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Thread: "Ripped" by Clarence Bass

  1. #1
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    "Ripped" by Clarence Bass

    Has anyone read any of the Ripped books by Clarence Bass? They've been around for a long time but I've never gotten around to reading any of them. I'm just curious if they contain any useful information.

  2. #2
    I appreciate this thread is probably long forgotten. I have just bought ripped 3 and read the diet section and found the principles fairly simple. He suggests the use of unrefined and high fibre foods in order to ensure satiety off a controlled number of calories. However, he is not into calorie counting, but he figures if you follow the suggested method of eating then the calorie control will come as a by product. It seems like a sensible healthy solution as opposed to the more Atkin's like recommendations.

  3. #3
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    As it happens, I ended up buying all three Ripped books. They're decent, and more importantly, they demonstrate that sound nutritional principles don't really change that much over time. His approach is surprisingly moderate. He emphasizes eating bulky foods that fill you up without a lot of calories (e.g., apple vs. nuts) and specifically avoiding refined carbohydrates rather than avoiding carbohydrates altogether. In fact, he's a big defender of bread!

    Despite the appearance of his diet, it's really not that drastically low in calories. In one of the books he breaks down the calorie content of his diet and it's still around 2,500 give or take, although when you see the diet written out you would think it's only 1,000 calories, which goes to show it's easier to rack up calories than your realize if you're not careful. In fact, he emphasizes not to lower your calorie intake too much to avoid lowering your metabolism, which we hear today from guys like Scott Abel, John Berardi and Mike Roussell. Dan Duchaine also emphasized this.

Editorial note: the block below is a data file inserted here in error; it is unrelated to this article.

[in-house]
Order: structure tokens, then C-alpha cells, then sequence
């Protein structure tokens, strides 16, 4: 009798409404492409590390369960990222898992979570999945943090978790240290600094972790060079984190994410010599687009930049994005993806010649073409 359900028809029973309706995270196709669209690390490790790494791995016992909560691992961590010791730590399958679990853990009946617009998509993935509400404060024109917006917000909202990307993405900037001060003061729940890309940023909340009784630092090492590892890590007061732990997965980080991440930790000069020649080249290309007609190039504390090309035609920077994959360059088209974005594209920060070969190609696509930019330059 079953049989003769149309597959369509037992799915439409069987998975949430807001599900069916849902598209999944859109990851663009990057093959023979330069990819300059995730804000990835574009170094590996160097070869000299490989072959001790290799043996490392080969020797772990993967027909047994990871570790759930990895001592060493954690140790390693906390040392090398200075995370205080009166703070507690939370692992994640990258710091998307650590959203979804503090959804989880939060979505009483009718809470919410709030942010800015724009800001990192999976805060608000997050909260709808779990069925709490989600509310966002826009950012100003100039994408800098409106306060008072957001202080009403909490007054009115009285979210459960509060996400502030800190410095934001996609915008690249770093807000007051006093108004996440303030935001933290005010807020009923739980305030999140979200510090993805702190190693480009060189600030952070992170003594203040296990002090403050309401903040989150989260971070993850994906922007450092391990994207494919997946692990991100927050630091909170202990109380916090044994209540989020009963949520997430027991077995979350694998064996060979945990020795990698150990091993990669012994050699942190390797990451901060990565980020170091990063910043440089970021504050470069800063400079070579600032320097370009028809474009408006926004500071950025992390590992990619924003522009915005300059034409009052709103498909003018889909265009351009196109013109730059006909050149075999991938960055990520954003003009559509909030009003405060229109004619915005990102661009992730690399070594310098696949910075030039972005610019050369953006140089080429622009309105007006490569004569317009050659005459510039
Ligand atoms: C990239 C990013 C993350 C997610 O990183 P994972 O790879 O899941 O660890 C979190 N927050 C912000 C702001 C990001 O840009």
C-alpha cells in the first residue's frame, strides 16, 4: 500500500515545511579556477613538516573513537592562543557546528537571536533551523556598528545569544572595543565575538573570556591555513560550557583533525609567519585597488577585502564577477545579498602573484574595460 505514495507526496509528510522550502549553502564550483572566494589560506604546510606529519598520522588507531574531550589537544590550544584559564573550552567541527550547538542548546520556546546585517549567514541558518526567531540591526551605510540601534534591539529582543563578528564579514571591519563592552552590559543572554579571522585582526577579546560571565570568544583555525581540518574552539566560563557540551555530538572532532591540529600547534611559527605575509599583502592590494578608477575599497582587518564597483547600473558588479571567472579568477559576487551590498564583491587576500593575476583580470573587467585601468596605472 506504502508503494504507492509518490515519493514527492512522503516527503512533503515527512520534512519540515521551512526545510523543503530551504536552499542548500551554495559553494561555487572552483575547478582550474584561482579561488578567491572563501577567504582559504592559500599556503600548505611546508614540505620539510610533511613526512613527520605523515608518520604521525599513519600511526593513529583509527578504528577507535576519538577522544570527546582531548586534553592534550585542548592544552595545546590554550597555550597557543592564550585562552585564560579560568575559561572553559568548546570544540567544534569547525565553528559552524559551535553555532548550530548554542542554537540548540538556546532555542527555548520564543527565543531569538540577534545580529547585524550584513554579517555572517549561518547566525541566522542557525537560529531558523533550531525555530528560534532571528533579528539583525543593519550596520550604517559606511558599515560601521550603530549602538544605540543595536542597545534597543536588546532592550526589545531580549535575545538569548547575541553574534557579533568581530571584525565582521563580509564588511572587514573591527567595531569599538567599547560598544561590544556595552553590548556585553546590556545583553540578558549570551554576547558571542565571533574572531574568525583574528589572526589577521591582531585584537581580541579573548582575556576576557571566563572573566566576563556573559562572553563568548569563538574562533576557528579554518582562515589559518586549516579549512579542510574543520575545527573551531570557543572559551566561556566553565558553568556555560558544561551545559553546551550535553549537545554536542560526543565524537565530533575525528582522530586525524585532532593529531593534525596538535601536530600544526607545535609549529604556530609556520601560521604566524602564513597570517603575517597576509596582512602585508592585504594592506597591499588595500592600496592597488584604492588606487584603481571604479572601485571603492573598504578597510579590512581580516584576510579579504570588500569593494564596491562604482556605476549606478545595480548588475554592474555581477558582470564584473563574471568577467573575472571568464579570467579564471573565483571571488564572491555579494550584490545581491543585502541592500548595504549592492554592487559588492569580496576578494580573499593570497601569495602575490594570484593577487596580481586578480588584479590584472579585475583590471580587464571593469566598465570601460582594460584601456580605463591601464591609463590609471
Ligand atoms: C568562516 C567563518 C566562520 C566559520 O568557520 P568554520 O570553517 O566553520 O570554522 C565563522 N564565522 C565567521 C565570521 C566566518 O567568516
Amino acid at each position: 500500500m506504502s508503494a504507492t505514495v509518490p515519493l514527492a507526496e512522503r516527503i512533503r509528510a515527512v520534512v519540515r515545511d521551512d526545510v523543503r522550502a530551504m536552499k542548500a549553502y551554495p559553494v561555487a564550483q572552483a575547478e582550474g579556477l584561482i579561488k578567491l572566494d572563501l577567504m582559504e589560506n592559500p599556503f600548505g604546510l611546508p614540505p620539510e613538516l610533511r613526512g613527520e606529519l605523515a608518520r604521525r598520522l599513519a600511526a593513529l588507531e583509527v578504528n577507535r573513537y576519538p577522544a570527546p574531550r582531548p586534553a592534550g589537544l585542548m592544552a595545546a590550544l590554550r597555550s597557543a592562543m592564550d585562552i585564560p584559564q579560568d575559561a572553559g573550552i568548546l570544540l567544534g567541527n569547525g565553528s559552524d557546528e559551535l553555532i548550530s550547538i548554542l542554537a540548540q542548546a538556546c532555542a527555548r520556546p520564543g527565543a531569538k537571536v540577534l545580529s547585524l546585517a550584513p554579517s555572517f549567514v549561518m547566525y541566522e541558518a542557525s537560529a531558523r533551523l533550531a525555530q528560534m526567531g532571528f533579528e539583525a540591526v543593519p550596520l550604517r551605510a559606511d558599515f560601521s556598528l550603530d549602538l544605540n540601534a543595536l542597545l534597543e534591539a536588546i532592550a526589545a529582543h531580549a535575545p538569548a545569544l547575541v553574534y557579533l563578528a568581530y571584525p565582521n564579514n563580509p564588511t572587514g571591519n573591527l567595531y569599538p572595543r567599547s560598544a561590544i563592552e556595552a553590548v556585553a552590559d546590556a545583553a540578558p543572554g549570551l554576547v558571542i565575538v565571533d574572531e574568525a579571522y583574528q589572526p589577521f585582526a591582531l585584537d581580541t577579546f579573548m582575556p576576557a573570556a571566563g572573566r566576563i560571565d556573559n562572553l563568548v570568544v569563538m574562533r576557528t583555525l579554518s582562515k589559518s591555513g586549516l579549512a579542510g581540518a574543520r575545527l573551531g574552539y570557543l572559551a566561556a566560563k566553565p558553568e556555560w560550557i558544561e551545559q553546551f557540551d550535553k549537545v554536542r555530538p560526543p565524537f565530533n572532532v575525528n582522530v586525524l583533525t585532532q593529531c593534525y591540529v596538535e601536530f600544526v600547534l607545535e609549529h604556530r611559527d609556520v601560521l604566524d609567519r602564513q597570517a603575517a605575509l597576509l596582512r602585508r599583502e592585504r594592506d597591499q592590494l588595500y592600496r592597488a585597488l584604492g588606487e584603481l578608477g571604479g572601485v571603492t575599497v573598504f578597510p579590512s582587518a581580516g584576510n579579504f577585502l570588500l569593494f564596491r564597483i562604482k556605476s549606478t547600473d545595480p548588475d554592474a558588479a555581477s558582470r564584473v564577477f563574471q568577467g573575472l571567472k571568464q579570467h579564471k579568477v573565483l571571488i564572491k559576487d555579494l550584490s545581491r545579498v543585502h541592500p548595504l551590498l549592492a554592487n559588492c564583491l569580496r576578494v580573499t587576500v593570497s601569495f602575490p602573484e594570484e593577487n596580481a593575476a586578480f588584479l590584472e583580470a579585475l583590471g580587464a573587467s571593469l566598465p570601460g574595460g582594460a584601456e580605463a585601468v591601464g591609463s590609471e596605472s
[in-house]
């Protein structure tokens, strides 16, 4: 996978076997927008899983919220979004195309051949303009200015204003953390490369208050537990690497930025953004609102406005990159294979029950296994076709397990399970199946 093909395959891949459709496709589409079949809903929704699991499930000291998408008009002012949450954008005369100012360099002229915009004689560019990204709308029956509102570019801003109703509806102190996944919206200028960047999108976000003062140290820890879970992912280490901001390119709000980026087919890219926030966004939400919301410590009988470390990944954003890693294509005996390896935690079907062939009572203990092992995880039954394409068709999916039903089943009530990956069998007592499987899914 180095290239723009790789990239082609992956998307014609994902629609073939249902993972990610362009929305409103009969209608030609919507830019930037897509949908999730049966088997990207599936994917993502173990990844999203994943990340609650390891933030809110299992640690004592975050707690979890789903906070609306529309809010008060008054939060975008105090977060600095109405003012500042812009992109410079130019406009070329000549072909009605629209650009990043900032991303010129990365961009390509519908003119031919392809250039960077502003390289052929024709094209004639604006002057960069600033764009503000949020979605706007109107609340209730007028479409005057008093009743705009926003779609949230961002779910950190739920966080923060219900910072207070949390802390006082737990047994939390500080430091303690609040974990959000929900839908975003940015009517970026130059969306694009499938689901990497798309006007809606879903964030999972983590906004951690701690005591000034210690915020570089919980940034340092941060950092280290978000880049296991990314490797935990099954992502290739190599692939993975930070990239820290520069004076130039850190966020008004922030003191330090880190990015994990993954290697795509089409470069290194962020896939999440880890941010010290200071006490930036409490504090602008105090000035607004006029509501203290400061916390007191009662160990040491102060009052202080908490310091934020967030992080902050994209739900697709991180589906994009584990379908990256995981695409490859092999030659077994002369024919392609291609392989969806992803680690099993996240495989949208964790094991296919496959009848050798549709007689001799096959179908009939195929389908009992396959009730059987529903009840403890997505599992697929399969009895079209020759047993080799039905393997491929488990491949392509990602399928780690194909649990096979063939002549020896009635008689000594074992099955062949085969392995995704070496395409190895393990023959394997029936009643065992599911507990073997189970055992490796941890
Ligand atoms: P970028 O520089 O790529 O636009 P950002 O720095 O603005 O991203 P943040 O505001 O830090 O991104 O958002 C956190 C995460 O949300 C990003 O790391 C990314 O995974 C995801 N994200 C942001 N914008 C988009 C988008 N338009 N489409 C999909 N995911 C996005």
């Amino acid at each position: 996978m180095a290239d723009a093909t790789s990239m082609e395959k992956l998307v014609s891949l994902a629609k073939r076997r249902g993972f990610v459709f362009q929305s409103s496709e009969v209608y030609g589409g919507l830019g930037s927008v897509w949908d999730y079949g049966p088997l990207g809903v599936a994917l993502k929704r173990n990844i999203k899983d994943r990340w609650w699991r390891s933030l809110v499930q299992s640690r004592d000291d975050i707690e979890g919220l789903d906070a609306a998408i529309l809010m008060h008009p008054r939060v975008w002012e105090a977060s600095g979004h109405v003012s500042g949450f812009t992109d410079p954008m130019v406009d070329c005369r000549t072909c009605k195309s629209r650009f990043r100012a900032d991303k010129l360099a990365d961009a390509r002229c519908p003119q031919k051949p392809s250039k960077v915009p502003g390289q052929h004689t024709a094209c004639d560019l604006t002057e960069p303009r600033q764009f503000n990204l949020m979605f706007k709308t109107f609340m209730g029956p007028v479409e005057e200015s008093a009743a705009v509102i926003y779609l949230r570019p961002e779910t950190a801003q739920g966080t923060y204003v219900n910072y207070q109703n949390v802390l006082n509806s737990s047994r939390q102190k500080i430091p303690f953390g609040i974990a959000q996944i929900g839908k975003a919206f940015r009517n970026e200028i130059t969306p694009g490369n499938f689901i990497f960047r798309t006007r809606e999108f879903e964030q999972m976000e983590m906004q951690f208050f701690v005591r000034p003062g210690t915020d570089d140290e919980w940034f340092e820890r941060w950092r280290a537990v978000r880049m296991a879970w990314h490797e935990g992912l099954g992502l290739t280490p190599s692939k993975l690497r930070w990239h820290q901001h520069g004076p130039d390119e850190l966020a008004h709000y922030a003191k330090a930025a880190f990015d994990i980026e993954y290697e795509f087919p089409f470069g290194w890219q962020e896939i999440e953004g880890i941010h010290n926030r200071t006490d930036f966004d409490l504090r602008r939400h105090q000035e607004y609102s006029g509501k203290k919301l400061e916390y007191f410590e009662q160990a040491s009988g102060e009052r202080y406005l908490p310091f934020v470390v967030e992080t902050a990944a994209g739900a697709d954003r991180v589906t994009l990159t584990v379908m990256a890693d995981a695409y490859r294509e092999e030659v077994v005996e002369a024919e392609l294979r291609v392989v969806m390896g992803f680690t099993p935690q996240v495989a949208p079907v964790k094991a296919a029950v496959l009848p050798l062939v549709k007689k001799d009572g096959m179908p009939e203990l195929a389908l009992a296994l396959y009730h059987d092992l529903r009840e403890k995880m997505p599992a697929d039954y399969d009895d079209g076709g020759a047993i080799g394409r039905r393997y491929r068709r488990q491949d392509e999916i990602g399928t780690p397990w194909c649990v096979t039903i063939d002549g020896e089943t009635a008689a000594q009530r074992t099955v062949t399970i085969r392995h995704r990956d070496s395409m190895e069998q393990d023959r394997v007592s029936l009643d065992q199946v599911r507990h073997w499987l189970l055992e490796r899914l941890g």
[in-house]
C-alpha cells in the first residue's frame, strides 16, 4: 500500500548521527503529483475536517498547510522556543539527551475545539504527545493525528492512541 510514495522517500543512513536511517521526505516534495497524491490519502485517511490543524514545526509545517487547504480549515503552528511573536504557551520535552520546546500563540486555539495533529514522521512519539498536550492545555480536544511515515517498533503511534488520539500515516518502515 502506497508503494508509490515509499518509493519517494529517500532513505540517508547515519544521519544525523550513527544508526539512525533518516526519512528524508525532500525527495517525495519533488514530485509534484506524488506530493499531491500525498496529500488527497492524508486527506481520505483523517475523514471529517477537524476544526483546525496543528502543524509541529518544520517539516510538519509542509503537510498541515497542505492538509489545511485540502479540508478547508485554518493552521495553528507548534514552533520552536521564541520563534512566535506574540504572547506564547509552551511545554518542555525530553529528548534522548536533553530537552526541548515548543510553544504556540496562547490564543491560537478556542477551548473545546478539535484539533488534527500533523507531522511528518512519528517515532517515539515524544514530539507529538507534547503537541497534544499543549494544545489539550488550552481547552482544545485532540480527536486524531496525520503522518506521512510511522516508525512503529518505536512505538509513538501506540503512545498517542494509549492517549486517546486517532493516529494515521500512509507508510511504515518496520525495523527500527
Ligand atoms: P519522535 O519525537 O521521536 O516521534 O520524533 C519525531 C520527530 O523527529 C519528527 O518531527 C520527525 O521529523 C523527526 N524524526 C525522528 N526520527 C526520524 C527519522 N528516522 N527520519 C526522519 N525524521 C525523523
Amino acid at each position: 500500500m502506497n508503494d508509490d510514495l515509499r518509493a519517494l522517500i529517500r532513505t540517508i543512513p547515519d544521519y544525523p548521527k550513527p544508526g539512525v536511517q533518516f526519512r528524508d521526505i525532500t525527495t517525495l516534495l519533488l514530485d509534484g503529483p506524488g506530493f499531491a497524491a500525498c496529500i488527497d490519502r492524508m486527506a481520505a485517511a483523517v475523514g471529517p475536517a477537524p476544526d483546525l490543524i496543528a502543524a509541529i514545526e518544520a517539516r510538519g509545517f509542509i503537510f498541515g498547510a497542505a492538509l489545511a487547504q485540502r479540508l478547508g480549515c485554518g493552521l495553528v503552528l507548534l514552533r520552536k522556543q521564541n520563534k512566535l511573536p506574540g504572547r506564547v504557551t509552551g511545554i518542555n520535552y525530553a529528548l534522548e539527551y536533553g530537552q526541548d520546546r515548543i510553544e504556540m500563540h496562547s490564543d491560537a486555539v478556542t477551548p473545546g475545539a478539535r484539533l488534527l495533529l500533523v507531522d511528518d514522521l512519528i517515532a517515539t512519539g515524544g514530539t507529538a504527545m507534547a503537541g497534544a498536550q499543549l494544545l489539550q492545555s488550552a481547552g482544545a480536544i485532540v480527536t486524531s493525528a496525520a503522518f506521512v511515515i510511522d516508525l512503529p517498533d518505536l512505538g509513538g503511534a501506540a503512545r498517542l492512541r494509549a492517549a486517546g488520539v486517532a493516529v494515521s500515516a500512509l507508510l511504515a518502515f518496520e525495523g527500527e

My main point of disagreement with him is his approach of eating the same thing every day. This definitely makes things easier from a logistical and calorie control standpoint, but it's too boring and therefore unfeasible as a long term lifestyle. Furthermore, although the food selections in his diet are good, there's no thing as a perfect diet that covers all your nutritional needs. Nutrient content and bioavailability differs from food to food, requiring a fairly broad spectrum of foods in the diet to ensure adequate nutrition, although to his credit, volume 3 shows all the variations that he uses with his meals. I also think the protein and fat content should be a bit higher, but I also agree that the need for protein has really been overstated over the decades as a way to sell supplements. It's important but not that important.

    The first book was written in '79, and it was funny to read his discussion of low carb diets and specifically Atkins, which just goes to show that these trends repeat themselves in cycles. The more things change the more they stay the same.

  4. #4
    I've read them all. The descriptions above are accurate. What are you mainly wanting to know about him? He talks about his use of hormonal supps early on. I imagine he's on HRT now although I don't think he talks about it. Basically he built a good muscular physique early on, got ripped, and has spent the last 30 years maintaining it.

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